WASHINGTON — A divided U.S. Commission on Civil Rights broke from its conservative mold on Friday by refusing to criticize a Supreme Court decision upholding job preferences for women.
The commission, which has been accused by civil rights activists of hewing to a Reagan Administration line in recent years, voted 5 to 3 not to accept a staff report that assailed the high court's opinion in Johnson vs. Santa Clara County Transportation Agency.
In a 6-3 ruling on March 25, the court permitted the California agency to promote a woman, Diane Joyce, over a white man, Paul E. Johnson, who had scored slightly higher in a competitive interview.
The decision said that under Title VII of the Civil Rights Act of 1964 employers need not admit past discrimination in order to adopt an affirmative action plan to overcome "a conspicuous imbalance in traditionally segregated job categories."
Two Types of Appointees
The eight-member commission, split equally between congressional and presidential appointees, has been dominated by a conservative majority since 1983. It was chartered 30 years ago to review the performance of federal agencies and recommend new laws.
Favoring acceptance of the staff report were Chairman Clarence M. Pendleton Jr., Vice Chairman Murray Friedman and William Allen, all appointed by President Reagan.
Allen argued that affirmative action plans, by sanctioning discrimination to correct statistical imbalances in the work force, are "an enormous evil in this society."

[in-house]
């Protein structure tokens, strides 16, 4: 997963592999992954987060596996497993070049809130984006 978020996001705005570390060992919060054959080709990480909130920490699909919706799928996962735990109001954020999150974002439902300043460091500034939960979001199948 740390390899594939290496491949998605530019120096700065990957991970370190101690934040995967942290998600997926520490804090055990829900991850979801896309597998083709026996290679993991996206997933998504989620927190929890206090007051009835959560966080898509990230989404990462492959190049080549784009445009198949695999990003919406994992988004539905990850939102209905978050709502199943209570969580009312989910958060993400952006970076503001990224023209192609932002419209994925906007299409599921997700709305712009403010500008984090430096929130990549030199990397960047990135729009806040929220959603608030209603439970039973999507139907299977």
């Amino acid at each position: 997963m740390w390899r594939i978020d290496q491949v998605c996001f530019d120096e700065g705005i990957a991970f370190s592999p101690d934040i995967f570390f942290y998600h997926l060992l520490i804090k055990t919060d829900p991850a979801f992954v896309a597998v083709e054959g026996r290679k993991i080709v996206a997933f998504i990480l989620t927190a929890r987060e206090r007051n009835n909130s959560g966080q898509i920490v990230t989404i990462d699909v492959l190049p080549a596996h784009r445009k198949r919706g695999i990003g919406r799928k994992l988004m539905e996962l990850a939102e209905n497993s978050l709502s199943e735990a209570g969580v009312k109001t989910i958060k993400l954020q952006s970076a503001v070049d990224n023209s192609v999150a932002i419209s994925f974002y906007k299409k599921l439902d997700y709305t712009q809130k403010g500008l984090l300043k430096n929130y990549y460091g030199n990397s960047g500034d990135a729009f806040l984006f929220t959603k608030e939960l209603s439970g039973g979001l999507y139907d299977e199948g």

Pendleton said the decision, by removing evidence of discrimination as a condition of preferential promotions, could allow employers to fend off legitimate individual claims of bias by enacting an affirmative action plan based on statistical balance.
"I think employers love this decision," he said.
Commissioners Mary Frances Berry, Francis S. Guess and Blandina Cardenas Ramirez endorsed the Johnson decision, saying in a joint statement that it "gives careful approval to much needed voluntary efforts to improve the employment status of women in a gradual way."
They were joined in rejecting the staff report by Robert A. Destro and Esther G. Buckley. Destro said that although he saw problems possibly arising from the Johnson decision, he believed adopting the staff report unchanged would give the impression that the commission believes "somehow that getting rid of sex discrimination is not real important."